Labat said CMSD's three foremost priorities are students' safety, their social-emotional needs and addressing gaps in their education that two months of distance learning might have created.
CMSD holds diagnostic testing for its students at the beginning of every year, but this year's tests are more important than ever, Labat said, not only because of the increased chances of learning gaps but because of the risk of COVID-19 exposure, since testing will be done in-person.
"We will start with rigorous grade level standards-based instruction and will use the diagnostic test in the first three weeks of school to work through the learning gaps for every student," Labat said.
Three weeks will hopefully be enough time to test every student in a sanitized, socially distant environment, Labat said. The district hopes to have all the data it needs for sufficient instruction in case a COVID-19 outbreak causes schools to switch back to a fully virtual learning environment.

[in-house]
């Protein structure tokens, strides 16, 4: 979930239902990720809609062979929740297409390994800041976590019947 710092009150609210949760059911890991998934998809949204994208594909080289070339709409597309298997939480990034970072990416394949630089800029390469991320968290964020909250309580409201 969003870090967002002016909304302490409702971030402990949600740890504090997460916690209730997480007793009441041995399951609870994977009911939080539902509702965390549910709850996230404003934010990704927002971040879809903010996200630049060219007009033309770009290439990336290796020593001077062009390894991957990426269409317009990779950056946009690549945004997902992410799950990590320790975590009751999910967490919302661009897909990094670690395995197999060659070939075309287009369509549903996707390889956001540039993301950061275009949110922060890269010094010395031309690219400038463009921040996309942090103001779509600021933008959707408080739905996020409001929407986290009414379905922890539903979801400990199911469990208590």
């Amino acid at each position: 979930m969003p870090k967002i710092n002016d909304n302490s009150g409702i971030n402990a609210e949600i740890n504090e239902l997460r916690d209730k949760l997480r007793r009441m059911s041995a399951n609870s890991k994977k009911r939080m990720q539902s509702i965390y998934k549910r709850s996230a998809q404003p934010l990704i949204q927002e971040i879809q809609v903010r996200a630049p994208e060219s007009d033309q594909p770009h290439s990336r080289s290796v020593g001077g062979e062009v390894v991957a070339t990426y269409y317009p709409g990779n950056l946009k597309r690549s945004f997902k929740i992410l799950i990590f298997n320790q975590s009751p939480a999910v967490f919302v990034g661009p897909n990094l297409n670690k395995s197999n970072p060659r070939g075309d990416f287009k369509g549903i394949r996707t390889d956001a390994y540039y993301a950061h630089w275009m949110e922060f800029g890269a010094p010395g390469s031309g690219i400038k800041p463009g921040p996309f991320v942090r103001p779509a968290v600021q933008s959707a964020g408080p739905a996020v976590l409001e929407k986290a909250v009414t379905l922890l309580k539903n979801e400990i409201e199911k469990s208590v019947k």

LCSD is also mindful of potential learning gaps, Allison said.
"Students respond differently to online instruction -- some probably worked a couple hours a day, and some probably didn't do a whole lot," he said. "There was no way to set an expectation as far as what we expected students to do. We could communicate that, but it was still difficult."
SOCSD has already identified students who have fallen behind academically based on incomplete work from the end of last school year, Peasant said.